He’s Patrick’s best friend, probably from late teens early twenties. He’s someone who hasn’t had the emotional and desperate destructive childhood that Patrick has had but there’s something of an outsider about him I think. He’s found his way to fairly hard intravenous drug use. Probably as his friendship with Patrick was growing early on.
They enjoy each others company both connect because they’re on the outside of their respective worlds, trying to escape them. That’s the thing that really binds them. They both have a secret that they don’t have to share with the other person.
In the third episode you see Johnny and Patrick moving apart, because Patrick is still trying to get to a point where he’s ready to be ready, whereas Johnny’s recovery is already under way. It’s a relationship based on wit and irony, but also on honesty and love over decades of time.
Is he based on a real person?
My understanding is that he’s an amalgamation of a number of people in Teddy’s life – he’s more representative of an energy of support and friendship and closeness. That means you can invent rather than have to worry too much about the specific energies of the person who this might be based upon.
How much of his backstory did you invent?
Well the books were handy because there were clues in there about how well they may have known each other in the past. There were some scenes in the book that for whatever reason don’t make it into the TV adaptation.
Unlike Patrick we don’t see his upbringing. So it was really interesting trying to work out what that might have been. I like to work out the essential elements of a character’s life so I sort of came up with this idea that he’s a British Asian man who clearly comes from money and finds himself at odds with his personal and family heritage.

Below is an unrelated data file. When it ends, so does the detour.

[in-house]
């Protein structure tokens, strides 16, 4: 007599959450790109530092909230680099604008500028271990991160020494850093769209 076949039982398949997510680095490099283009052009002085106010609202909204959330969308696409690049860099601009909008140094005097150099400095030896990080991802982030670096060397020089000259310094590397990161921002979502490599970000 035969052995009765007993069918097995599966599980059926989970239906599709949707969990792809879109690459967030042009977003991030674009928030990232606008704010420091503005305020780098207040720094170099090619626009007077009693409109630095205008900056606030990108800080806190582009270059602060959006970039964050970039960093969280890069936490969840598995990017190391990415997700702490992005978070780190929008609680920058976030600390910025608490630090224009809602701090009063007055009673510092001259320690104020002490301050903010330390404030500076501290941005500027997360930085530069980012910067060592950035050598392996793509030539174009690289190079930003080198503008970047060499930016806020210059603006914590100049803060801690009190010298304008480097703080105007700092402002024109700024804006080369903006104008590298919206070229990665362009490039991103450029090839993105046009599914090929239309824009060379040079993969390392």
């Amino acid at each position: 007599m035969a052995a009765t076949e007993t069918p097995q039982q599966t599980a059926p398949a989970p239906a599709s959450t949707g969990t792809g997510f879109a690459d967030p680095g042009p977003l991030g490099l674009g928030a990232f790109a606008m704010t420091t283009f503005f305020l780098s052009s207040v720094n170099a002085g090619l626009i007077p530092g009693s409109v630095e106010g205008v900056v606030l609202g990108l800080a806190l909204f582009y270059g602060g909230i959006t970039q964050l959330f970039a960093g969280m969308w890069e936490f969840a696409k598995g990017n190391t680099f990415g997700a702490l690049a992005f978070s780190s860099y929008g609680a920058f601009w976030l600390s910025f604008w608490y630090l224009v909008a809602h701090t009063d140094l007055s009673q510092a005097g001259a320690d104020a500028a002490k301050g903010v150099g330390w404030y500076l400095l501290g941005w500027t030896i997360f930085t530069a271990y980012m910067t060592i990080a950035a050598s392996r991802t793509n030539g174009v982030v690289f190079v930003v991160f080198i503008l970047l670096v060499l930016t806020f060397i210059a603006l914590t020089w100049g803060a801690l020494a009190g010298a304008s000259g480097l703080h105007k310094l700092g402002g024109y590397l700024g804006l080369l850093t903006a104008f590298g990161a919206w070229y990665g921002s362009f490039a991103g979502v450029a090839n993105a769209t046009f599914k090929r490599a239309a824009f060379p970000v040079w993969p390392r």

He meets Patrick at university and gets caught up in this vicious cycle in which he then reacts to his life by pushing away from it all and he ends up propelling himself more and more to the outside of his own life.
Benedict and I would sit and chat about elements of the relationship in the past that might throw particular light on a scene that we were doing that given day. We would share or invent the relationship together sometimes which is then immediately valuable. You can use that in the scenes there and then.
What can be less helpful sometimes is going into the room on my own and inventing a person, deploying it onto someone else and realising that that’s no one else’s analysis. Characters have to be real and make sense in and of themselves as well as in the world that they inhabit.
You touched on it there, but what was it like working opposite Benedict?
He’s a collaborator. Like all really great performers he wants to work with the people around him to tell a story. That’s essentially what he’s doing. He works in great detail, he’s thorough and he pushes himself. He takes himself to places that are really complete and exciting. He’s fun and a really nice guy.
Where did you film the series? Because it looks amazing.
We filmed it all over the place. Most of the stuff I filmed was in the home counties and some stuff in London. There were some elements that were shot in the south of France which were shot early on in the process.
James Friend, the cinematographer and of course Edward Berger, the director came up with a visual playbook for the series. It doesn’t quite happen that each episode is a separate decade, but there are huge expanses of time between the events of each episode and they match that in terms of the photographic style. Not only the image quality but the camera language and all sorts of things that give each episode an individually authored quality.
Which is great because going from episode to episode there is that sense of time passing and life being lived in between and things changing.
Patrick Melrose will be airing at the same time in America, how do you think the US audience will take to it?
This show challenges the exported notions of Britain I think and I think anything that subverts or asks us look again or more closely at a story world we assume we know, can only be a good thing.
I think that’s going to be the gift of this show abroad. I suspect it will do something of that work in the UK as well, but I hope it feels alarming because it’s British.